Miles Today: 98
Miles to Date: 10,681
States to Date: 27
The spirits of New Mexico must be unhappy that I plan to spend only one night in their beautiful state on this leg of my journey. They blew down on me the whole way from Portal to Columbus. Fortunately I planned for delays on this marathon cycling day, and needed every bit of daylight to arrive at my destination.
Despite my desire to leave my host ET’s at 7:00 a.m.; his coffee was too hot, his oatmeal too delicious, and our conversation too rich to sprint out of there. Still, I was on the gravel road pedaling away from his place by 7:30 and reached pavement by 8:00. After ten miles of traveling west, south, east and then north, I could still see ET’s house with his triple flags flying only a mile away as the crow flies before I finally turned east onto NM Route 9.
The next 88 miles was terrific bike riding, although not speedy. The grades were gentle, the landscape elegant, the traffic non-existent. Twenty-five miles in I stopped in Animas for the only services on the route. I devoured a burrito and refilled my water. My sixth trek over the Continental Divide was the easiest yet – it is just a rise in the middle of a valley.
My desire to reach Columbus before nightfall was thwarted by the wind pushing against me and long, steady climbs. But adverse New Mexico winds are not nearly so damning as their ruthless cousins in the Dakotas. Even as it slowed my progress, this wind was playful, dancing from different directions, creating cool undercurrents, slacking off occasionally so I could savor the Land of Enchantment. I was always behind my target speed, but never enough to give up and sag a ride.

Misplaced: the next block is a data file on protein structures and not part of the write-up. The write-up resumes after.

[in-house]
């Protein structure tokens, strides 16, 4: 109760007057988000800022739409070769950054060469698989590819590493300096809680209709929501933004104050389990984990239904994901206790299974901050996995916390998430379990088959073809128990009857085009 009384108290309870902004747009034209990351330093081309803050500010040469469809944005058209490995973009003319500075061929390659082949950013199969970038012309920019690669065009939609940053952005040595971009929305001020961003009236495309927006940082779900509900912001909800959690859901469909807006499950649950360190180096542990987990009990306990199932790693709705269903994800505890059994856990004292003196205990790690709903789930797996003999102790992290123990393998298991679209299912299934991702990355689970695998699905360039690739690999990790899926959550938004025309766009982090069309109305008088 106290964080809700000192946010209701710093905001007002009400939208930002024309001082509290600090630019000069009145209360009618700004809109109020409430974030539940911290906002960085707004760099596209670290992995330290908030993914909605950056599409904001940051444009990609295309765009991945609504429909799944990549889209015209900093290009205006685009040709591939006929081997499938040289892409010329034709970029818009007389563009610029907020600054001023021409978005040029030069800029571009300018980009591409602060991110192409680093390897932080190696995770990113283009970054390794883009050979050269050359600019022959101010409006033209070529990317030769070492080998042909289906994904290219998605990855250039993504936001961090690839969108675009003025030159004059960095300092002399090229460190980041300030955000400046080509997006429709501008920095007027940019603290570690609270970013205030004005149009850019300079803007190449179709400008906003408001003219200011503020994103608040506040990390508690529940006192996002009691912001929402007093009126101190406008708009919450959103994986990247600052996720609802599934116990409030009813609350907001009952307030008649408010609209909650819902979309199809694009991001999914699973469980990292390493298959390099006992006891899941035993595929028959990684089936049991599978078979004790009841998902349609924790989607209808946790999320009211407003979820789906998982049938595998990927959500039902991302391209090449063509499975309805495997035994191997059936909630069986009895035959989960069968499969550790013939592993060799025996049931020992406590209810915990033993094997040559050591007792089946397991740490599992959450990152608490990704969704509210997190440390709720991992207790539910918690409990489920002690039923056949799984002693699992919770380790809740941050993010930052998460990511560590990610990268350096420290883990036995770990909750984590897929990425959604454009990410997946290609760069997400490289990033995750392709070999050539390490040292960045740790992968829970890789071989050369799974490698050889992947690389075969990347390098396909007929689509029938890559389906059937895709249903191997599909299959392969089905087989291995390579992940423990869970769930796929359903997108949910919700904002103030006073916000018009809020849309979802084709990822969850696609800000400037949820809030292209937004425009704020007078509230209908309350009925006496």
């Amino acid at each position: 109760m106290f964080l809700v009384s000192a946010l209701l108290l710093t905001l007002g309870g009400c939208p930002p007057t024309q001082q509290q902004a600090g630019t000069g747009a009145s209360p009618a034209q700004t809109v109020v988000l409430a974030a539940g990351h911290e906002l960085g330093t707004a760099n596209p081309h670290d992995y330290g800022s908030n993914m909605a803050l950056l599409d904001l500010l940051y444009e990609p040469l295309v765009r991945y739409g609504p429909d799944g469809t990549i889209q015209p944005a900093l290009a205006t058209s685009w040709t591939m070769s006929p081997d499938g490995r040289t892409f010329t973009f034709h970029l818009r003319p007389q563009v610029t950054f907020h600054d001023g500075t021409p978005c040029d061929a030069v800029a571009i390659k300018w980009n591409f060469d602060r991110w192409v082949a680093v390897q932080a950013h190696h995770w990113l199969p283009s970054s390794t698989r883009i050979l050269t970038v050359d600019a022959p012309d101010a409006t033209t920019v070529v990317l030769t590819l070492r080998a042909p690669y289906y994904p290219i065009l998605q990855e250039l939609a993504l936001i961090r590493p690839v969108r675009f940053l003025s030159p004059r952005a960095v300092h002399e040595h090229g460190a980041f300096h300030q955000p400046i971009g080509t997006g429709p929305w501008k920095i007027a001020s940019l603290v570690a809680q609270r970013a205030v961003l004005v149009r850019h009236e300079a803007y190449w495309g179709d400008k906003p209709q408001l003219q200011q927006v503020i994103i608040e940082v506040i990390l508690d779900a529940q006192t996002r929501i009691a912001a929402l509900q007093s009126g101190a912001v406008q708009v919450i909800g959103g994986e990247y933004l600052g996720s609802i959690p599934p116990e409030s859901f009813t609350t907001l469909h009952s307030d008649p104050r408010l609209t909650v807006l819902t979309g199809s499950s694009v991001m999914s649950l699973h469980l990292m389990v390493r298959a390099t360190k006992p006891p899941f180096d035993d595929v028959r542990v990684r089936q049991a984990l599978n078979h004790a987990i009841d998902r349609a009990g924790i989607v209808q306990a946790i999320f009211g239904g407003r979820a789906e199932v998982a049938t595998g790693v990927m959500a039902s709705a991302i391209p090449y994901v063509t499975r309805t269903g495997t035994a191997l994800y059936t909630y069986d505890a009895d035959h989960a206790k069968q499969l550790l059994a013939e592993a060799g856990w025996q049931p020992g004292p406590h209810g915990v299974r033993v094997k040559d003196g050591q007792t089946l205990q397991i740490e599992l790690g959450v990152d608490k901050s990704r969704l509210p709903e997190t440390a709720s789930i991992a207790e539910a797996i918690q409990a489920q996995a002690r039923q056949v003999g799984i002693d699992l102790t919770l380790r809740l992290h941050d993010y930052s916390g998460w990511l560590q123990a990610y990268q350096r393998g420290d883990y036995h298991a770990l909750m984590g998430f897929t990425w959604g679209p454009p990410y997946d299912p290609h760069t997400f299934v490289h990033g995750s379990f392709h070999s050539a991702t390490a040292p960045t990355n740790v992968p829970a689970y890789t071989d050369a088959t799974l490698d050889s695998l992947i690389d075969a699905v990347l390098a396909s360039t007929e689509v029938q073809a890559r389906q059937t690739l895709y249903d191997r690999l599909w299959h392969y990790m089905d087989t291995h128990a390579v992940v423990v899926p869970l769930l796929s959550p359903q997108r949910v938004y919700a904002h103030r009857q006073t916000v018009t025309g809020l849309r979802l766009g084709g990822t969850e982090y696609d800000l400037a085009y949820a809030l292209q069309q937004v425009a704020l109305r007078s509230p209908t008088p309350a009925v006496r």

Past Hermanosa, pumping like crazy, the landscape took a fantastic, almost delirious turn. The distant mountains display very different forms. There are ancient, weathered volcanic cones, the rounded shapes of old mountain clusters, and jagged, new ranges. Geologic eons surrounded me. The dry desert I was passing through is but a phase in a landscape that was once a tropical rain forest, once the domain of dinosaurs, once a simmering volcanic cauldron.
Fortunately, there’s a steady eight-mile descent into Columbus. I kept a steady stroke and arrived at my motel in dusk, though still easily visible to local traffic. When the delightful motel owner handed me my receipt she said, “My goodness, you’re cold.” Only then did I realize my skin was frigid. Racing against the sun descending behind me, I never suited back up in my fleece and gloves.